A Good Man is hard to Find By: Marcus Trotta E-mail: firstname.lastname@example.org "A Good Man is Hard to Find" by Flannery O?Connor, tells the metaphorical tale of a family's fatal confrontation with The Misfit, an escaped serial killer. The incidents and characters throughout the story are aspects of a plot intending to symbolize the spiritual grace passed from one human to another, without regard for kindness or evil. Di Renzo says in his book American Gargoyles that many critics have objections to "A good man is hard to find" because of O'Connor's elaborate comic depiction of the grandmother and her family. He goes on to say that because the family is so ludicrous, "so irredeemably gauche and petty," that it would be impossible for the reader to sympathize with them, even when the misfit is massacring them. The prominent character in O'Connor's story is the grandmother, who embodies this grace.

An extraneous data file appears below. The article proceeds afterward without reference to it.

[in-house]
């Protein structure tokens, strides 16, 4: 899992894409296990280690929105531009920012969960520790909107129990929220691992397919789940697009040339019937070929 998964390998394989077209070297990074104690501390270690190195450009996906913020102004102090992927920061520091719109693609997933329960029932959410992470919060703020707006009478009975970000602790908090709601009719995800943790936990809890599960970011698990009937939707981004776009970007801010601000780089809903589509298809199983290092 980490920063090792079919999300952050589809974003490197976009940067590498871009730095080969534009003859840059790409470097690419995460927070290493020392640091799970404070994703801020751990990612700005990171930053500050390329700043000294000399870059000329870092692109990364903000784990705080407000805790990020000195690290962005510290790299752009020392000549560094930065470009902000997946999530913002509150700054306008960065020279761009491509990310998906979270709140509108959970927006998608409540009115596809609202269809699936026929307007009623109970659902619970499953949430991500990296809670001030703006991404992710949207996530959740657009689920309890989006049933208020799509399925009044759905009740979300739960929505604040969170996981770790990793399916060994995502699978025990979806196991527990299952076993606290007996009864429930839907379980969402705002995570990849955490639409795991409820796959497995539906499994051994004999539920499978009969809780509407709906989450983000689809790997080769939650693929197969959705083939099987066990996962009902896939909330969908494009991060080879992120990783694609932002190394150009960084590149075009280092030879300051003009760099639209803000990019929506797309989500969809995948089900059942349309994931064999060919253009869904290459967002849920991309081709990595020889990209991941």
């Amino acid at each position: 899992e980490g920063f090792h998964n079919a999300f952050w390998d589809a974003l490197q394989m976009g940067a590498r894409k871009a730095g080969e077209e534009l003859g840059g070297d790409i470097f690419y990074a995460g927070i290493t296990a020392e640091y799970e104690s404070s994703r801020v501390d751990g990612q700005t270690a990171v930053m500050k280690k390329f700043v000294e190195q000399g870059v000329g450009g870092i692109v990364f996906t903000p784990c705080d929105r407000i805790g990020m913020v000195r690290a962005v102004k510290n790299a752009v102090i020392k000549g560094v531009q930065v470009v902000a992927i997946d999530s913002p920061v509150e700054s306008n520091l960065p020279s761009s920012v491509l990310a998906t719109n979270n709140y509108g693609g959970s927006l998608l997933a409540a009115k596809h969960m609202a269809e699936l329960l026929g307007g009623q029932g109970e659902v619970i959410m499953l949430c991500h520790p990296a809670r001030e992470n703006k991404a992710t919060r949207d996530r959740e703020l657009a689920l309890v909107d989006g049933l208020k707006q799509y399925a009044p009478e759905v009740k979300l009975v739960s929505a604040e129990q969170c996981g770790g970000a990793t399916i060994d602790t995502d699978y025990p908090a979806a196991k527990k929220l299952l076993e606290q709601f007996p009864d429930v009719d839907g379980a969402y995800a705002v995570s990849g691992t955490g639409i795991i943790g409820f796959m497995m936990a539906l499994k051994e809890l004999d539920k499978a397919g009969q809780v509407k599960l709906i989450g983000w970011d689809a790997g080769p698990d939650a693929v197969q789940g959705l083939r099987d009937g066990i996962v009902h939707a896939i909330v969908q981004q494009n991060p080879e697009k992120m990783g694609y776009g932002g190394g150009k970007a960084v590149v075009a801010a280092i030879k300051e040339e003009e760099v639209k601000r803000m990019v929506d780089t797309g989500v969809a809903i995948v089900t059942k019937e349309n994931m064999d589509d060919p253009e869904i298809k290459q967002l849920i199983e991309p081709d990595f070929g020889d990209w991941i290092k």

By including imperfections in the development of the grandmother's character, O'Connor shows the indiscriminatory property of grace she possesses. The grandmother is the most developed character of the story. She contains several traits that coincide with the stereotypical elderly southern woman. Some of her notions are bizarre and trivial, and ignored by her family, such as the possible attack by The Misfit, a trip to Tennessee instead of Florida, and a fear of feline asphyxiation. John Wesley and June Star have little if any respect for their paternal grandmother. "She has to go everywhere we go," whines June Star. The grandmother also dresses immaculately, even for a car trip, simply because in an accident "anyone seeing her dead on the highway would know at once that she was a lady". She calls attention to pointless details such as mileage, the speed of the car, and scenic roadside attractions.